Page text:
Legal Term Dictionary

Search our free database of thousands of legal terms. The easiest-to-read, most user-friendly guide to legal terms.
This dictionary is from the early 20th century and is not to be construed as legal advice.
Search
 
  • A DATU
    L. Lat. From the date. Hatha v. Ash, 2 Salk. 413. A die datus, from the day of the date. Id.; 2 Crabb, Real Prop. p. 248, i 1301; Hatter v. Ash, 1 Ld. Rayin. 84. A dato from the date. Cro. Jac. 135. A digniori fieri debet denominatio. Denomination More...
  • A FORFAIT ET SANS GARANTIE
    In French law. A formula used in indorsing commercial paper, and equivalent to "without recourse."
  • A FORTIORI
    By a stronger reason. A term used in logic to denote an argument to the effect that because one ascertained fact exists, therefore another, which is included in it. or analogous to it and which is less improbable, unusual, or surprising, must also exist.
  • A GRATIA
    From grace or favor; as a matter of indulgence, not of right.
  • A LATERE
    Lat. From the side. In connection with the succession to property, the term means "collateral." Bract, fol. 206. Also, sometimes, "without right" Id. fol. 429. In ecclesiastical law, a legate a latere is one invested with full apostolic powers; one authorized to represent the pope as if the latter were More...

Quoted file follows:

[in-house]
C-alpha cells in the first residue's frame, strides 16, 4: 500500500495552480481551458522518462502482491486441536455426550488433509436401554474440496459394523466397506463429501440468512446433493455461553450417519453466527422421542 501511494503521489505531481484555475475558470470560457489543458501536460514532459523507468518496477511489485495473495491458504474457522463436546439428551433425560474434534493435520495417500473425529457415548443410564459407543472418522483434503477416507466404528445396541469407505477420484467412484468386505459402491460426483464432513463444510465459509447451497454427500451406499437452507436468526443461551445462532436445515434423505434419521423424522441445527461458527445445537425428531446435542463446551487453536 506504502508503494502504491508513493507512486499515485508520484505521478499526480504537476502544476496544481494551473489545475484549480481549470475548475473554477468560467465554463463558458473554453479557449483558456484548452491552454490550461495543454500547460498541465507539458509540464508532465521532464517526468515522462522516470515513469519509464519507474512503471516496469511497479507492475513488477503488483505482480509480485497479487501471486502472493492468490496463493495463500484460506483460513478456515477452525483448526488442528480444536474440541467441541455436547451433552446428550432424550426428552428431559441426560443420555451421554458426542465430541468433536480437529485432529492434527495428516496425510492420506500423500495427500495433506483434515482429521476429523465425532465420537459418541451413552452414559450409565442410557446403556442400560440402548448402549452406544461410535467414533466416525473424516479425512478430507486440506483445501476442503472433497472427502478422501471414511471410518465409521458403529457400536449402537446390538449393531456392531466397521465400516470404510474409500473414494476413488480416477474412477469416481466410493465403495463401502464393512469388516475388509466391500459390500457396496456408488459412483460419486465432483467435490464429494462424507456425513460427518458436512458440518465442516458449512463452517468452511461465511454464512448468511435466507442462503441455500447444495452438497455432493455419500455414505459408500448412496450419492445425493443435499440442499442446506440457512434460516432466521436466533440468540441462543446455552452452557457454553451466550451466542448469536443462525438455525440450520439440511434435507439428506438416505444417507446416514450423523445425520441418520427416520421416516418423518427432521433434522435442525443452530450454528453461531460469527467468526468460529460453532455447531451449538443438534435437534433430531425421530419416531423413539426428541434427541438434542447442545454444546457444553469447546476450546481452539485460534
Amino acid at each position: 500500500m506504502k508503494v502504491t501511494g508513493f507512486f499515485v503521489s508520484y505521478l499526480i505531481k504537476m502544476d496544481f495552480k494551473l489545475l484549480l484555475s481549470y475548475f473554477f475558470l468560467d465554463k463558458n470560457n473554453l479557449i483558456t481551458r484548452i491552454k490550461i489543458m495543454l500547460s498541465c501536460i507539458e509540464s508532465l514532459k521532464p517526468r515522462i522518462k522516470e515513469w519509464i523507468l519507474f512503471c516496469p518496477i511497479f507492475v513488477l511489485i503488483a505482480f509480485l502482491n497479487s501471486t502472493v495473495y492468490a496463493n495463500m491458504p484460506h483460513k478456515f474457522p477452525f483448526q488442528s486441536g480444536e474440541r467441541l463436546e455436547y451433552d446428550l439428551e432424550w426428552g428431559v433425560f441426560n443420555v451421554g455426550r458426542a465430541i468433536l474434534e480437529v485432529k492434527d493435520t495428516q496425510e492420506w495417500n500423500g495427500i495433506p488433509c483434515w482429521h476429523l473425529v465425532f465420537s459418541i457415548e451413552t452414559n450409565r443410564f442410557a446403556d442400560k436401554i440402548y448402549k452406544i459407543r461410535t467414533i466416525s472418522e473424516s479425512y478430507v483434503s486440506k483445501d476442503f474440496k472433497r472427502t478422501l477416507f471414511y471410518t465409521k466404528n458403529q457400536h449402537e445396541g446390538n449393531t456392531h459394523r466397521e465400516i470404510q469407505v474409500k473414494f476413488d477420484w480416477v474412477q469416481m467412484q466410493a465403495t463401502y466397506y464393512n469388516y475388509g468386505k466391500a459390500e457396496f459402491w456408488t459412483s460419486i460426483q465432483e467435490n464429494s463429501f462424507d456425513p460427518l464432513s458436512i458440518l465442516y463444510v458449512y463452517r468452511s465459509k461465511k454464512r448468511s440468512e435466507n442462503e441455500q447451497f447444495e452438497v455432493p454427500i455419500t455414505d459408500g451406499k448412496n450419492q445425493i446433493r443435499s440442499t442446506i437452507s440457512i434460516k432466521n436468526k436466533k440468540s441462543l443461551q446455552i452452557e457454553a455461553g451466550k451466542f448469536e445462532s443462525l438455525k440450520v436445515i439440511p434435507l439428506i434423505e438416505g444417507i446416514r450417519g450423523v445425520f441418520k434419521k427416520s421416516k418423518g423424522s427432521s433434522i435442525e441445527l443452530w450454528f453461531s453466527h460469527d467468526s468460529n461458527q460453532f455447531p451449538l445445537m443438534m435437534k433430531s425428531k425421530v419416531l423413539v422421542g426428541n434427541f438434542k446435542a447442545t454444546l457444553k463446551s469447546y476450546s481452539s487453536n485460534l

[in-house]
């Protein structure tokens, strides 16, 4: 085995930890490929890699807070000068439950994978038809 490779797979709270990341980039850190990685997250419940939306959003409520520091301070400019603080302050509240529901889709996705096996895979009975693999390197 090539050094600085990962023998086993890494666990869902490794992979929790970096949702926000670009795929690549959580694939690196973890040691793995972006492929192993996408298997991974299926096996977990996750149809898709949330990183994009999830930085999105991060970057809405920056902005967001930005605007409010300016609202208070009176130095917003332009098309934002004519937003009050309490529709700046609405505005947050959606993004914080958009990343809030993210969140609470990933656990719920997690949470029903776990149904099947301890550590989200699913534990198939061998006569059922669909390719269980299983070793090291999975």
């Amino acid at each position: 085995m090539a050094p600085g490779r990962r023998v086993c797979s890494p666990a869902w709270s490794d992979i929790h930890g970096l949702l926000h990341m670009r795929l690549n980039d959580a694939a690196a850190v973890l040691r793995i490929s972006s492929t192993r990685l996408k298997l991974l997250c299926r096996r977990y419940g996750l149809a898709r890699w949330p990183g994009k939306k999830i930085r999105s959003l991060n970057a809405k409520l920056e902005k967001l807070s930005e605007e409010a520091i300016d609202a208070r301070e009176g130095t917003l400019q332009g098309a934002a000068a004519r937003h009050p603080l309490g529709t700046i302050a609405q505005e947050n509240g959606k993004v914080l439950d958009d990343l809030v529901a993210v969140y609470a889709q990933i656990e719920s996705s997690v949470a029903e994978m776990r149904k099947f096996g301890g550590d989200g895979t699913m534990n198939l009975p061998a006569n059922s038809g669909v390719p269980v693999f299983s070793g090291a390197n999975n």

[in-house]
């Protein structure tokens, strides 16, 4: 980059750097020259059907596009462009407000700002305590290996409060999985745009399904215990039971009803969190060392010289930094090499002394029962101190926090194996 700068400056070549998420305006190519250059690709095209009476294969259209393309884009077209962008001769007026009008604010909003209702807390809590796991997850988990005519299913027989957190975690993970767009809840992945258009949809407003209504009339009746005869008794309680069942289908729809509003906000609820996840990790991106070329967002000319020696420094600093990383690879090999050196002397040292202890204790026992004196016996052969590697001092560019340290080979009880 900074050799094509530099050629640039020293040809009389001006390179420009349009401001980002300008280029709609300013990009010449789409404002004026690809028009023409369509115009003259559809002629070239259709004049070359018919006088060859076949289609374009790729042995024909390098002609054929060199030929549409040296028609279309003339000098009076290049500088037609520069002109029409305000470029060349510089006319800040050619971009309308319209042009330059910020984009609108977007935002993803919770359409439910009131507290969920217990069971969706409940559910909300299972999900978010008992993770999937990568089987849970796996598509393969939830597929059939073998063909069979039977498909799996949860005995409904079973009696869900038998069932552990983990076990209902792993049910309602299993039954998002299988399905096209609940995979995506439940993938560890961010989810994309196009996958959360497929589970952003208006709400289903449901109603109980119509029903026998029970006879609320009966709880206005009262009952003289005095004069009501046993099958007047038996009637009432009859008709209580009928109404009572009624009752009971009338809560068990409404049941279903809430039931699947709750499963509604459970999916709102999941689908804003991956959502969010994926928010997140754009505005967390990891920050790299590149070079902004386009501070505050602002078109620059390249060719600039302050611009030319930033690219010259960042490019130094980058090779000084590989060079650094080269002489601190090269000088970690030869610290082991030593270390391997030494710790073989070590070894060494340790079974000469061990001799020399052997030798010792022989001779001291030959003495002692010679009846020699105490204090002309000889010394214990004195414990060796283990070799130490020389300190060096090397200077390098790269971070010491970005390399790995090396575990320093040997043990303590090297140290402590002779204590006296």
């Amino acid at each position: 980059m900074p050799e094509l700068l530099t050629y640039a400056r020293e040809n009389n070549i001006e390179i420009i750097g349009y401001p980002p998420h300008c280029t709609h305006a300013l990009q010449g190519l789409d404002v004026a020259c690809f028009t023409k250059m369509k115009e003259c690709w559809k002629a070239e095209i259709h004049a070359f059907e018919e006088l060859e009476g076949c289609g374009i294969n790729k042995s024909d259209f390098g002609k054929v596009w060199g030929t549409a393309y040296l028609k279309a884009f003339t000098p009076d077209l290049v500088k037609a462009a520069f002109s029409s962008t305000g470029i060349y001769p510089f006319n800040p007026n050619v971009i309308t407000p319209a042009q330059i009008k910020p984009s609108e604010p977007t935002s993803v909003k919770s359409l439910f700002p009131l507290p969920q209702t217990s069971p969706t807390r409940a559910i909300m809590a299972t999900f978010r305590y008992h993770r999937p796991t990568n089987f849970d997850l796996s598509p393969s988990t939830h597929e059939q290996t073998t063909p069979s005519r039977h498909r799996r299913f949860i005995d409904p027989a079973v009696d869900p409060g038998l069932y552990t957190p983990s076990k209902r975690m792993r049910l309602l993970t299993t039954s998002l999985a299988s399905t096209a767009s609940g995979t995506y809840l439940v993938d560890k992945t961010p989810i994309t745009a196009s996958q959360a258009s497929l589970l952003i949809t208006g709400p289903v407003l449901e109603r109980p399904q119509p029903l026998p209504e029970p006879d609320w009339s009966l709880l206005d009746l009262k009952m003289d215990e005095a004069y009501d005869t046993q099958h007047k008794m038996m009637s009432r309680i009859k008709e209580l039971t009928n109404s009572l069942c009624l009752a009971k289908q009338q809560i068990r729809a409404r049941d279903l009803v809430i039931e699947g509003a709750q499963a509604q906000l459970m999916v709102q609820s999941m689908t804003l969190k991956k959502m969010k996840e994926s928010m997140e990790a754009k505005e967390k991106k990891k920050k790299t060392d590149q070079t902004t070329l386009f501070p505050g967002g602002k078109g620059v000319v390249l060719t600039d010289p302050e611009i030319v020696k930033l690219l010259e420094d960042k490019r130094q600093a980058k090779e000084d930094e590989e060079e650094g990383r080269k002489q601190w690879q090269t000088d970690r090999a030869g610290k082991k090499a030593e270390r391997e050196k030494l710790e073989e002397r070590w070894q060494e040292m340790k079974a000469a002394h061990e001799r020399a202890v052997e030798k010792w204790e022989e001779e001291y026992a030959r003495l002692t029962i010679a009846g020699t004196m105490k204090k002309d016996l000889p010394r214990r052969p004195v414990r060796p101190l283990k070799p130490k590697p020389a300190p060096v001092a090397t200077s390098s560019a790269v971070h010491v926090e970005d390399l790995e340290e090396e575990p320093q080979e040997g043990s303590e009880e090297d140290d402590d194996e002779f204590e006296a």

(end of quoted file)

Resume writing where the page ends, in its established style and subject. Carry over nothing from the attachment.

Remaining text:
• A LIBELLIS
    L. Lat. An officer who had charge of the libelli or petitions addressed to the sovereign. Calvin. A name sometimes given to a chancellor, (cancellarius,) in the early history of that office. Spelman, "Cancellarius"
  • A 1'IMPOSSIBLE NUL N'EST TENU
    No one is bound to do what is impossible.
  • A ME
    (Lat. ego, I.) A term denoting direct tenure of the superior lord. 2 Bell, II. L. Sc. 133. Unjustly detaining from me. He is said to withhold a me (from me) who has obtained possession of my property unjustly. Calvin.
  • A MENSA ET THORO
    From bed and board. Descriptive of a limited divorce or separation by judicial sentence.
  • A NATIVITATE
    From birth, or from infancy. Denotes that a disability, status, etc., is congenital. A non posse ad non esse sequitur argumentum necessarie negative. From the impossibility of a thing to its non-existence, the inference follows necessarily in the negative. That which cannot be done is not done. Hob. 3306. Otherwise, More...
Showing 20 of 14636